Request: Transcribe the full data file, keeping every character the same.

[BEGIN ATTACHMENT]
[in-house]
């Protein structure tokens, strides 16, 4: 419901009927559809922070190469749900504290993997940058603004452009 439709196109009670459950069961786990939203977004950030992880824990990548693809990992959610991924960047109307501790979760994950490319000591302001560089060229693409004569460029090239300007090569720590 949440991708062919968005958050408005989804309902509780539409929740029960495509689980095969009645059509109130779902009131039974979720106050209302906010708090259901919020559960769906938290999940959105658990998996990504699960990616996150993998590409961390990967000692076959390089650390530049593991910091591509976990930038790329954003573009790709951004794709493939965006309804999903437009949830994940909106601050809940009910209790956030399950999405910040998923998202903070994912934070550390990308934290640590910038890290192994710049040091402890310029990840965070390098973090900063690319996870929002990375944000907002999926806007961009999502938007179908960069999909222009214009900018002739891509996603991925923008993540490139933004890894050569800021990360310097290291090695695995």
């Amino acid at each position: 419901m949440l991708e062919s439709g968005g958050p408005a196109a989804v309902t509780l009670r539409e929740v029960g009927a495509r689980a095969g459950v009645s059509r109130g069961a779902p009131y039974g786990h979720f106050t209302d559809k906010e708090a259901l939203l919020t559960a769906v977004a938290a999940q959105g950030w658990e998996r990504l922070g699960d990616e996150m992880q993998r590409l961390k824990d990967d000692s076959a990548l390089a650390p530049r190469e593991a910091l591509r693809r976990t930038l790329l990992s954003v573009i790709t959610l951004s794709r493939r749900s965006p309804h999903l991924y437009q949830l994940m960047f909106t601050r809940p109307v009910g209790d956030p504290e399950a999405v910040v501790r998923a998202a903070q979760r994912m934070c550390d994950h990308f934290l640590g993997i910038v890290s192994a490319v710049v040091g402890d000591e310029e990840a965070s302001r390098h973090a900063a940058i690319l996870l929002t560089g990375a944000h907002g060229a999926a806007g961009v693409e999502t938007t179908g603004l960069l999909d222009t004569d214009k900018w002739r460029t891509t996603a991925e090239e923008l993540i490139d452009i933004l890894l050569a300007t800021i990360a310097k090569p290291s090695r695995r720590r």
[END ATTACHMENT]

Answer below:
[in-house]
């Protein structure tokens, strides 16, 4: 419901009927559809922070190469749900504290993997940058603004452009 439709196109009670459950069961786990939203977004950030992880824990990548693809990992959610991924960047109307501790979760994950490319000591302001560089060229693409004569460029090239300007090569720590 949440991708062919968005958050408005989804309902509780539409929740029960495509689980095969009645059509109130779902009131039974979720106050209302906010708090259901919020559960769906938290999940959105658990998996990504699960990616996150993998590409961390990967000692076959390089650390530049593991910091591509976990930038790329954003573009790709951004794709493939965006309804999903437009949830994940909106601050809940009910209790956030399950999405910040998923998202903070994912934070550390990308934290640590910038890290192994710049040091402890310029990840965070390098973090900063690319996870929002990375944000907002999926806007961009999502938007179908960069999909222009214009900018002739891509996603991925923008993540490139933004890894050569800021990360310097290291090695695995």
């Amino acid at each position: 419901m949440l991708e062919s439709g968005g958050p408005a196109a989804v309902t509780l009670r539409e929740v029960g009927a495509r689980a095969g459950v009645s059509r109130g069961a779902p009131y039974g786990h979720f106050t209302d559809k906010e708090a259901l939203l919020t559960a769906v977004a938290a999940q959105g950030w658990e998996r990504l922070g699960d990616e996150m992880q993998r590409l961390k824990d990967d000692s076959a990548l390089a650390p530049r190469e593991a910091l591509r693809r976990t930038l790329l990992s954003v573009i790709t959610l951004s794709r493939r749900s965006p309804h999903l991924y437009q949830l994940m960047f909106t601050r809940p109307v009910g209790d956030p504290e399950a999405v910040v501790r998923a998202a903070q979760r994912m934070c550390d994950h990308f934290l640590g993997i910038v890290s192994a490319v710049v040091g402890d000591e310029e990840a965070s302001r390098h973090a900063a940058i690319l996870l929002t560089g990375a944000h907002g060229a999926a806007g961009v693409e999502t938007t179908g603004l960069l999909d222009t004569d214009k900018w002739r460029t891509t996603a991925e090239e923008l993540i490139d452009i933004l890894l050569a300007t800021i990360a310097k090569p290291s090695r695995r720590r």